In 1992, John Gray published the best-selling book Men Are From Mars, Women Are From Venus. In it Gray writes about how men and women are wired differently, specifically about the way they adapt to situations, handle stress, ask for support, and communicate. Since then, there have been several other books and research publications on how women’s’ brains are wired differently from men’s’.
Mind-body connections refer to how our thoughts, feelings, beliefs and attitudes can positively or negatively affect our body functions. Each thought can set off a cascade of cellular reactions within our nervous system that influence the molecular pathways in our body. Scientific research can now prove that mind-body interventions can also be used to help augment conventional medical therapies.
The neuroscience of wellness and the undeniable connections between the mind and body have long been neglected in modern medicine. Below is a representation of how I would look at wellness
Image: Social Wellness and how it contributes to mental and physical wellness
To rethink women’s Mental Health, we need to first understand how gender is a key determinant of mental health. Women suffer from common mental disorders like depression, anxiety and somatic complaints more than men. Per some research, depression may be more persistent in women than men.
Women are also more disproportionately exposed to sexual violence and hence have a higher rate of Post-Traumatic Stress Disorder. Women’s hormones, reproductive cycles and emotional and social experiences affect decisions about administration of medication, therapy and wellness programs. Several women face symptoms of depression during pregnancy and post-partum. Premenstrual moods and emotional changes during menopause are common amongst women. The concerns and fears around breast cancer, uterine cancer and other gynecologic problems should also be considered when medical and wellness programs are structured.
With inadequate access to mental healthcare and the social stigma tied to mental disorders, women require more targeted wellness approaches.
Physical Health is closely tied to one’s emotional health. Poor emotional health can lead to a weakened immune system. Facing stress, anxiety or abuse can likely affect your body in several ways and manifest as physical symptoms like back pain, change in appetite, chest pain, headaches, constipation or diarrhea and insomnia. The relationship between environmental factors (E.g.: social interactions and lifestyle choices) and your physical health via gene expression is now a major area of study called Epigenetics. Understanding how women adapt to these changes and utilizing it to structure wellness programs could be vital to target populations who are more susceptible to chronic diseases in the future.
The American Heart Association recommends at least 150 minutes of moderate physical activity a week. There are several reasons why women may not meet this. Lack of motivation and a sedentary lifestyle can hinder their involvement with fitness initiatives. Interventions that could help involve women in physical activities should be built into communities. Group activities like daily walks in community parks and group yoga classes could improve not only their mental health but also reduce chances of chronic illnesses.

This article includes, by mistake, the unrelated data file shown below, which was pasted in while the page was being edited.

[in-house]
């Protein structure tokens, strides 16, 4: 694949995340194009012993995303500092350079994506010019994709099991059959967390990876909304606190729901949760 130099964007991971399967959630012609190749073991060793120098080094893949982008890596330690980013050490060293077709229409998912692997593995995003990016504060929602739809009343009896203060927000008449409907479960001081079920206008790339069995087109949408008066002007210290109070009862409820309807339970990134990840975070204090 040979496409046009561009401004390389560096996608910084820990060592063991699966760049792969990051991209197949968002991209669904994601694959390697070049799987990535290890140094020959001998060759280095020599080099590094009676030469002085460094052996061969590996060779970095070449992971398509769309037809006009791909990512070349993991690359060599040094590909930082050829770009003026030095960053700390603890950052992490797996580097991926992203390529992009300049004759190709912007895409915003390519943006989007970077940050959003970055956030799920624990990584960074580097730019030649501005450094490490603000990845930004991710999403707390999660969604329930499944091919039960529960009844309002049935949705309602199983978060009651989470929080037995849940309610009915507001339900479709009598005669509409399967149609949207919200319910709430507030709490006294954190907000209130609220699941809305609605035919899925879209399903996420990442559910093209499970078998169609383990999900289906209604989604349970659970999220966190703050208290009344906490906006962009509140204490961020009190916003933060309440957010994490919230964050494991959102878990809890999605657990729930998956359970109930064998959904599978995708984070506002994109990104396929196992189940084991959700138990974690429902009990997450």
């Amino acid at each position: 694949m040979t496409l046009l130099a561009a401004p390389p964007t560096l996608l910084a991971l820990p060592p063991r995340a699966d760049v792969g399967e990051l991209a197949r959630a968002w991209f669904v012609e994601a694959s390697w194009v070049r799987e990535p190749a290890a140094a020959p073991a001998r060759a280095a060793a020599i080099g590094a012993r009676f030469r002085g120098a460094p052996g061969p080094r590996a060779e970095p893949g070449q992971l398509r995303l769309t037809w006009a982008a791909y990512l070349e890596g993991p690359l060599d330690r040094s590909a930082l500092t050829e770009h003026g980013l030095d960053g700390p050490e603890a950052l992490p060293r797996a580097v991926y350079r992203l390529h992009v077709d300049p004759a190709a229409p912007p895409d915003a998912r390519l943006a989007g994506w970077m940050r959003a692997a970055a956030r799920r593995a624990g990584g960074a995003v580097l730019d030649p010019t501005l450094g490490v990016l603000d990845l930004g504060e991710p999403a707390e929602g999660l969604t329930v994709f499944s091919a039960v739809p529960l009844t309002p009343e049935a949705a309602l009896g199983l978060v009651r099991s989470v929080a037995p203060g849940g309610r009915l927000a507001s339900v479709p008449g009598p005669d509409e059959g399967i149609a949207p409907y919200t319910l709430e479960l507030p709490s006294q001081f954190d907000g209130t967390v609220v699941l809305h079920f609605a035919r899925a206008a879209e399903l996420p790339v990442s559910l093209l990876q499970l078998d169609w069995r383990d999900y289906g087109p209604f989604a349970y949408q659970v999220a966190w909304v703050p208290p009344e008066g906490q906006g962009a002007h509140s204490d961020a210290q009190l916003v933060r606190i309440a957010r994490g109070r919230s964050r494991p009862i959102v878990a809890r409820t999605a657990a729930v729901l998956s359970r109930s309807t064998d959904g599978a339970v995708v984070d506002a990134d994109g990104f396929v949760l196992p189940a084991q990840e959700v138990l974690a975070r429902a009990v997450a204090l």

Social Health refers to one’s ability to interact with people around them. It involves using good communication skills, respecting others around you and creating a support system of family and friends. Social wellness encompasses and is closely tied to mental and physical wellness. Social relationships affect mental and physical health and vice versa. Sociologists have established that there is a link between health outcomes and social relationships. Effects of social relationships emerge in childhood and cascade throughout life to foster a cumulative advantage or disadvantage in health.
Neuroscience and neuroimaging have found that there are significant and measurable changes in people as a result of their social interactions. The concept of neuroplasticity explains that the brain can change and isn’t fixed in its working. The changes in our social environment and experiences play a key role in governing an individual’s resilience to future adversities. Tied to mental and physical well-being, there is growing research to support the role of cognitive therapy and physical exercises on altering neuro-plasticity and thereby improving these two aspects of a women’s life. Understanding these differences between communication patterns is key to more targeted wellness approaches. Physical and mental wellness programs need to involve communities. Support groups have long been used to bring together people facing similar situations. They have helped people gain a sense of empowerment and feel less isolated and lonely during a crisis.
“There is no one giant step that does it. It’s a lot of little steps.” Bridging the gap between the bench (neuroscience) and the bedside (wellness interventions) and engaging in open conversations about the mental, physical and social well-being of women can help tackle take us further in our journey towards tackling several unmet needs in healthcare.